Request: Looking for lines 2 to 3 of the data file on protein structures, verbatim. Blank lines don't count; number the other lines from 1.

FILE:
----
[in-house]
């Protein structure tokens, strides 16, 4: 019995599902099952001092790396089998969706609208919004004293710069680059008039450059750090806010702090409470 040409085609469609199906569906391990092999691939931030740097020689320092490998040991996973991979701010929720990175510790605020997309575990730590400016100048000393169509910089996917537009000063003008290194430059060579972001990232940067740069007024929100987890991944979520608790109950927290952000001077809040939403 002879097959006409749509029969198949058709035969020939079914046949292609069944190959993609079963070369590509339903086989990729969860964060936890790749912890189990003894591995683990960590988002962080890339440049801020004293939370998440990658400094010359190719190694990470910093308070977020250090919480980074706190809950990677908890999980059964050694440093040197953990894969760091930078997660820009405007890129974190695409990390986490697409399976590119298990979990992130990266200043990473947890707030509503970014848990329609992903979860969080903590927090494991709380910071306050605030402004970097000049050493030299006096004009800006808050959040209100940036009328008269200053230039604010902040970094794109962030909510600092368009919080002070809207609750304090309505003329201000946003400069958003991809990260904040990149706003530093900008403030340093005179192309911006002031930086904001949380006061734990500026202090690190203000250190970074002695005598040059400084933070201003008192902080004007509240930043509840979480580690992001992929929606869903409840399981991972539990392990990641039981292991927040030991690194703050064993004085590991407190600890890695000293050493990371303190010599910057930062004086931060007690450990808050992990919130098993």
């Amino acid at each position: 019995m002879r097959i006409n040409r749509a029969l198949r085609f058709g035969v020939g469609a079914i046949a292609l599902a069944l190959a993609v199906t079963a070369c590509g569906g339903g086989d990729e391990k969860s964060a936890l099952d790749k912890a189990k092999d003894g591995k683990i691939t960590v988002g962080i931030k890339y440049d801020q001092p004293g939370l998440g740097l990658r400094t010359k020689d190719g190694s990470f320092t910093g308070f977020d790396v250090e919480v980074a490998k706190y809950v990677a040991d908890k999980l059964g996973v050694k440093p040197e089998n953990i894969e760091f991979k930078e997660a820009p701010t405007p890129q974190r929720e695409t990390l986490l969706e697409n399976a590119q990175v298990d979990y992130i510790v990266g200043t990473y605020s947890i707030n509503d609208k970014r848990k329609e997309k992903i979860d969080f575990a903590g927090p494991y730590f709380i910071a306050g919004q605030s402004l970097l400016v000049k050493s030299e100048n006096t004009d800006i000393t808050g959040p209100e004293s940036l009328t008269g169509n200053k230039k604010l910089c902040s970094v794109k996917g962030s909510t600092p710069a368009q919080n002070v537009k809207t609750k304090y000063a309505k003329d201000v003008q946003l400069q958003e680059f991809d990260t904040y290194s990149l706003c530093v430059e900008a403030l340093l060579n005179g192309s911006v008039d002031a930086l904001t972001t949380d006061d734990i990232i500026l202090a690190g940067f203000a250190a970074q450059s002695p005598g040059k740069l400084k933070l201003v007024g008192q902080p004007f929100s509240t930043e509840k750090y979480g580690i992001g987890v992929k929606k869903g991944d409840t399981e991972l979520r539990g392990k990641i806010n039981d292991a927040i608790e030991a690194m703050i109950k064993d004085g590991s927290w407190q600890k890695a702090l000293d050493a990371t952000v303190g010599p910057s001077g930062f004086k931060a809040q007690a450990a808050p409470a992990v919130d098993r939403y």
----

């Protein structure tokens, strides 16, 4: 019995599902099952001092790396089998969706609208919004004293710069680059008039450059750090806010702090409470 040409085609469609199906569906391990092999691939931030740097020689320092490998040991996973991979701010929720990175510790605020997309575990730590400016100048000393169509910089996917537009000063003008290194430059060579972001990232940067740069007024929100987890991944979520608790109950927290952000001077809040939403 002879097959006409749509029969198949058709035969020939079914046949292609069944190959993609079963070369590509339903086989990729969860964060936890790749912890189990003894591995683990960590988002962080890339440049801020004293939370998440990658400094010359190719190694990470910093308070977020250090919480980074706190809950990677908890999980059964050694440093040197953990894969760091930078997660820009405007890129974190695409990390986490697409399976590119298990979990992130990266200043990473947890707030509503970014848990329609992903979860969080903590927090494991709380910071306050605030402004970097000049050493030299006096004009800006808050959040209100940036009328008269200053230039604010902040970094794109962030909510600092368009919080002070809207609750304090309505003329201000946003400069958003991809990260904040990149706003530093900008403030340093005179192309911006002031930086904001949380006061734990500026202090690190203000250190970074002695005598040059400084933070201003008192902080004007509240930043509840979480580690992001992929929606869903409840399981991972539990392990990641039981292991927040030991690194703050064993004085590991407190600890890695000293050493990371303190010599910057930062004086931060007690450990808050992990919130098993």
């Amino acid at each position: 019995m002879r097959i006409n040409r749509a029969l198949r085609f058709g035969v020939g469609a079914i046949a292609l599902a069944l190959a993609v199906t079963a070369c590509g569906g339903g086989d990729e391990k969860s964060a936890l099952d790749k912890a189990k092999d003894g591995k683990i691939t960590v988002g962080i931030k890339y440049d801020q001092p004293g939370l998440g740097l990658r400094t010359k020689d190719g190694s990470f320092t910093g308070f977020d790396v250090e919480v980074a490998k706190y809950v990677a040991d908890k999980l059964g996973v050694k440093p040197e089998n953990i894969e760091f991979k930078e997660a820009p701010t405007p890129q974190r929720e695409t990390l986490l969706e697409n399976a590119q990175v298990d979990y992130i510790v990266g200043t990473y605020s947890i707030n509503d609208k970014r848990k329609e997309k992903i979860d969080f575990a903590g927090p494991y730590f709380i910071a306050g919004q605030s402004l970097l400016v000049k050493s030299e100048n006096t004009d800006i000393t808050g959040p209100e004293s940036l009328t008269g169509n200053k230039k604010l910089c902040s970094v794109k996917g962030s909510t600092p710069a368009q919080n002070v537009k809207t609750k304090y000063a309505k003329d201000v003008q946003l400069q958003e680059f991809d990260t904040y290194s990149l706003c530093v430059e900008a403030l340093l060579n005179g192309s911006v008039d002031a930086l904001t972001t949380d006061d734990i990232i500026l202090a690190g940067f203000a250190a970074q450059s002695p005598g040059k740069l400084k933070l201003v007024g008192q902080p004007f929100s509240t930043e509840k750090y979480g580690i992001g987890v992929k929606k869903g991944d409840t399981e991972l979520r539990g392990k990641i806010n039981d292991a927040i608790e030991a690194m703050i109950k064993d004085g590991s927290w407190q600890k890695a702090l000293d050493a990371t952000v303190g010599p910057s001077g930062f004086k931060a809040q007690a450990a808050p409470a992990v919130d098993r939403y």